As it was D’s birthday, my dad and brother took us to one of the most historical cities in Shiga –  Shigaraki and Koga.  Shigaraki is famous for its pottery and stoneware (wiki), and Koga is an area where ninja used to live in old era (wiki).  The purpose of going there was to have matsutake (the most expensive, the most delicious, the most rare mushroom in Japan) dishes in Shigaraki, and visit ninja house in Koga.

First, we stopped at one of Shigaraki-ware store in Shigaraki.  There’re so many shops selling stonewares in this area.  The most common Shigaraki-yaki is tanuki (racoon dog), but there are many more…  including koalas and frogs.

The small ones are around ¥3000, and the big ones are around ¥400,000.  I’m not sure how much the biggest one (around 3M) is…  I don’t think anyone can bring it home!

The souvenir shop sells very cute souvenirs…  tanuki-shaped sweets and chocolates.

After having browse around this shop, we still had time until our Matsutake lunch reservation at a restaurant, so we headed to Koga (Kouka).  It was just 10 minutes drive from Shigaraki.

I remember coming here when I was little.  My dad took us here.  And, I remembered it was a big area which has lots of trick inside the houses which ninja used to use when enemies attacked them.  But, actually, this ninja palace is just someone’s house.  It’s bit hard to find….

There’re some other tourists visiting here when we arrived.  We paid the entrance fee, and had browse inside.

You can hire ninja costume (¥500 for 10 minutes).

You can relax here and have hot green tea.

You can practice throwing shuriken) here 🙂

Many ninja dolls inside the house….  They freaked me out.

The tools and sword ninja used to use were on display.

The owner of this house started talking about ninja, and showing the tricks inside the house.  I couldn’t take photos, but they’re pretty cool.  Many pitfalls and hidden panic rooms.  And, after hearing the story of ninja, I found that ninjas were not like what I imagined at all.  They didn’t kill people for no reasons –  what they did was mostly just escape from enemies.   It was so interesting to see inside the pitfall and underground tunnel.  (website)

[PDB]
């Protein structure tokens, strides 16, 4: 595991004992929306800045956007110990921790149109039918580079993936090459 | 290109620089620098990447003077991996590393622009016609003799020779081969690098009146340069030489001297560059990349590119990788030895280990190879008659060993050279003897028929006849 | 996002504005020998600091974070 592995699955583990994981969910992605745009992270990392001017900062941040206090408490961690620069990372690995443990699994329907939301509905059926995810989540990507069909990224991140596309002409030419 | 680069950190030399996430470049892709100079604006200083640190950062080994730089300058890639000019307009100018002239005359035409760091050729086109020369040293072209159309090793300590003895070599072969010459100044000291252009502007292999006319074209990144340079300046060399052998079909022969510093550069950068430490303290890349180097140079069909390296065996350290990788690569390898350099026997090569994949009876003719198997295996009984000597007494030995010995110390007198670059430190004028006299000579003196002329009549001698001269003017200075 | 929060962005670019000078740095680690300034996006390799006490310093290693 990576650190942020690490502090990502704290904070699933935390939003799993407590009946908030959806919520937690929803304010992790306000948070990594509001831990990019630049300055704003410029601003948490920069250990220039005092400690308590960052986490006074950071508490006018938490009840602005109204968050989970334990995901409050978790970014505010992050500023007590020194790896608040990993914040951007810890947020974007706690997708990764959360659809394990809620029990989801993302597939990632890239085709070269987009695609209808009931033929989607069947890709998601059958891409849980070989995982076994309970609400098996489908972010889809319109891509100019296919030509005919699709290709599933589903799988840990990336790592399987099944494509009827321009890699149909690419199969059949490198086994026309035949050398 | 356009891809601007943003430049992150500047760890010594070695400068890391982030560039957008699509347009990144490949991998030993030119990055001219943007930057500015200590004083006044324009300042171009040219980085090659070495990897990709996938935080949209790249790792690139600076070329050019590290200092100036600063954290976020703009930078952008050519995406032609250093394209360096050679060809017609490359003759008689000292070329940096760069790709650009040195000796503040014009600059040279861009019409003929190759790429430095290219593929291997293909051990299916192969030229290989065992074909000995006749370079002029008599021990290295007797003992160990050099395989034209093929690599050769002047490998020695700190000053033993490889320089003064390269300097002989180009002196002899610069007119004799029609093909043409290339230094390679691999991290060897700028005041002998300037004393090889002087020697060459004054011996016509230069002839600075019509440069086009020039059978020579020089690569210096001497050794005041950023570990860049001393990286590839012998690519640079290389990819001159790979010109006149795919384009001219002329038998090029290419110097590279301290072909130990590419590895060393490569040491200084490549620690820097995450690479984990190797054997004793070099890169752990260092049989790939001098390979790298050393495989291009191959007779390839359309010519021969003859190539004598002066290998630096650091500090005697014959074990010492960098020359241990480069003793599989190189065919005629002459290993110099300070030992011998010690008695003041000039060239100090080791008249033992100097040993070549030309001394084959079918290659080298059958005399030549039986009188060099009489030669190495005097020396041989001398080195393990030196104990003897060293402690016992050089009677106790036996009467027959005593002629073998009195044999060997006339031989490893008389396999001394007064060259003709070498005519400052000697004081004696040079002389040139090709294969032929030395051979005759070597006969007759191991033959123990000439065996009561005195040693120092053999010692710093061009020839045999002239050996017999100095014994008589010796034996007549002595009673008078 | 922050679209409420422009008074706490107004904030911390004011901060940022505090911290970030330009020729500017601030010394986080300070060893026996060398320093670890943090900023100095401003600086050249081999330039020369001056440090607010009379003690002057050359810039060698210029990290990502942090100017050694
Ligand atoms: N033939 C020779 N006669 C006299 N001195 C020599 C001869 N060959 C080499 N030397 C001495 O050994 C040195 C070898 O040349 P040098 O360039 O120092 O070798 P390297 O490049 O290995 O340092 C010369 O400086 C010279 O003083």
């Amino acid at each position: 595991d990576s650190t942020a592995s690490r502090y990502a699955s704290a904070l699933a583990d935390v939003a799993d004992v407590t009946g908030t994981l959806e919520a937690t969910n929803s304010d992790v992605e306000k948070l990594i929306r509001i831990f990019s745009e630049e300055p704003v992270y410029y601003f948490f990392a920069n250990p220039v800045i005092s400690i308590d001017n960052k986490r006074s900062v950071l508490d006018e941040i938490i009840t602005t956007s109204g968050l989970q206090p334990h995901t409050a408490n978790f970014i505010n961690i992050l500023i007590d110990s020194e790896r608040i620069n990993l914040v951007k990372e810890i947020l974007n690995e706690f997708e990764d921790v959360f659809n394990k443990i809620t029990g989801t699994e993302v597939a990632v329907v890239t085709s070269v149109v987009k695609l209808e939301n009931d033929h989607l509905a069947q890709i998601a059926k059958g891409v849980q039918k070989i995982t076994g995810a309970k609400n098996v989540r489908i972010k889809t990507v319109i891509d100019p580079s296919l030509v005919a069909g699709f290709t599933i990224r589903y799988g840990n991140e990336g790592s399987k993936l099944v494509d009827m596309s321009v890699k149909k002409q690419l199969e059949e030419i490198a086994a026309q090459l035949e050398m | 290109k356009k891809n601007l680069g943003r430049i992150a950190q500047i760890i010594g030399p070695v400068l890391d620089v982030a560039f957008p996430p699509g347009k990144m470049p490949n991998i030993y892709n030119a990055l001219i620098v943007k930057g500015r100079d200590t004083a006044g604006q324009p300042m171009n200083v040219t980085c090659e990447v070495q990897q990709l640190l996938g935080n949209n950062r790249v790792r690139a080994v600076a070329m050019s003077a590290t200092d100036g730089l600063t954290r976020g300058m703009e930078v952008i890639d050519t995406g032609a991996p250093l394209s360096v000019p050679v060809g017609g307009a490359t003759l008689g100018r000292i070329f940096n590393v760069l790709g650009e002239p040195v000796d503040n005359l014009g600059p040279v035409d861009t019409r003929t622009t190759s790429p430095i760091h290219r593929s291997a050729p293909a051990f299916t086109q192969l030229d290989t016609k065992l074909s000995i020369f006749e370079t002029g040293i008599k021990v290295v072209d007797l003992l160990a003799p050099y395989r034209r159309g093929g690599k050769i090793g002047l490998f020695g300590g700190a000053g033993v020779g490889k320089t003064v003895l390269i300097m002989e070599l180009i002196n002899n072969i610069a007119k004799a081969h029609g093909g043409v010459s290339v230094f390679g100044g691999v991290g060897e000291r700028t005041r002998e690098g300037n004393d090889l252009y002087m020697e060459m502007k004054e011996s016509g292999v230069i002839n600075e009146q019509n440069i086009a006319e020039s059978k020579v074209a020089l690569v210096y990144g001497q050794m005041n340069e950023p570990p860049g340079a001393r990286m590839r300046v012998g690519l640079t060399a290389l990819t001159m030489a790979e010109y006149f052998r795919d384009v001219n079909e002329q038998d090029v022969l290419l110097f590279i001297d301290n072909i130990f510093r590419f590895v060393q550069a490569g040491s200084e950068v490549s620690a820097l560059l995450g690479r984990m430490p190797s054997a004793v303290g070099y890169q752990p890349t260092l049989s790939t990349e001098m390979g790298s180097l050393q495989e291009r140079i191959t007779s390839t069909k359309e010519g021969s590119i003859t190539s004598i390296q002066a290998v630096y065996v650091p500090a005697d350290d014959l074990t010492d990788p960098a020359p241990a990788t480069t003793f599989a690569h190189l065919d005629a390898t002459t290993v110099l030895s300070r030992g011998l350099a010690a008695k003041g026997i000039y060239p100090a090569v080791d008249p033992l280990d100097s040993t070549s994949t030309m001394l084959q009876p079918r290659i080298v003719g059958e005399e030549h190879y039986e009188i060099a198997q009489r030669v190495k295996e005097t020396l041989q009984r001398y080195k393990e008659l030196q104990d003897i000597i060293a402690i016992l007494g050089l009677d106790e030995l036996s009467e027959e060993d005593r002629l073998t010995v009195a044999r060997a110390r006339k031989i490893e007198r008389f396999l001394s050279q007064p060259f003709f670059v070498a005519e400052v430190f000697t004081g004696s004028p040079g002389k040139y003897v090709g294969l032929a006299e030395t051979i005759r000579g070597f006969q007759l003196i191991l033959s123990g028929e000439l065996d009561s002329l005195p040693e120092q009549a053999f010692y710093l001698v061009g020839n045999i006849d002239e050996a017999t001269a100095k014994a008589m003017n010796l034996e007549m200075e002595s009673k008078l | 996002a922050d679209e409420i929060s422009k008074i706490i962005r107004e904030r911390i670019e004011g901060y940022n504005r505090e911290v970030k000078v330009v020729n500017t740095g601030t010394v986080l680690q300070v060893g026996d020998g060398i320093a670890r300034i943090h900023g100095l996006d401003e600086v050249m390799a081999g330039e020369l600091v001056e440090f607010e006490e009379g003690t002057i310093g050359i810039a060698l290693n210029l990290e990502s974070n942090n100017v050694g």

After this, we headed to Shigaraki again to have Matsutake….


Nippon Food Subiaco December 2011

Posted December 4th, 2011 in Uncategorized | No Comments »

Check out what’s on sale at Nippon Food this month!

Monthly Special 01 ~ 30 November 2011

• Ra-yu Goma-Dare (chili oil sesame sauce) 210G (brand: S&B)  $8.20 → $6.00

• Ra-yu Ponzu (chili oil ponzu) 210G (brand: S&B)  $8.20 → $6.00

• Seasoning for Flavored Rice 210G  $6.20 → $5.00

• Organic Udon Noodle Dry 270G (brand: Hakubaku)  $3.50 → $2.60

• Fujicco 44G $7.90 → $6.30

• Chocolate (Milk, Black, White) 45G/58G (brand: Meiji)  $2.80 → $2.20

• Ume-Shiso Ponzu 360G (brand: Yamasa)  $6.80 → $4.50

• Pie Snack pie-no-mi 73G (brand: Lotte)  $3.80 → $3.00

New Products

• Breadcrumb with Honey 300G (brand: Shirakiku)  $3.60
…  taste same as other Japanese breadcrumb.  Honey makes it easy to get coloured.

• Mochi-mochi Hot Cake Mix 300G (brand: Showa)  $6.70
…  You only need eggs, milk, and vegetable oil.  Makes chewy (mochi-mochi) pancakes.

• DARS Chocolate 45G (brand: Morinaga)  $2.60
… Black, Milk, White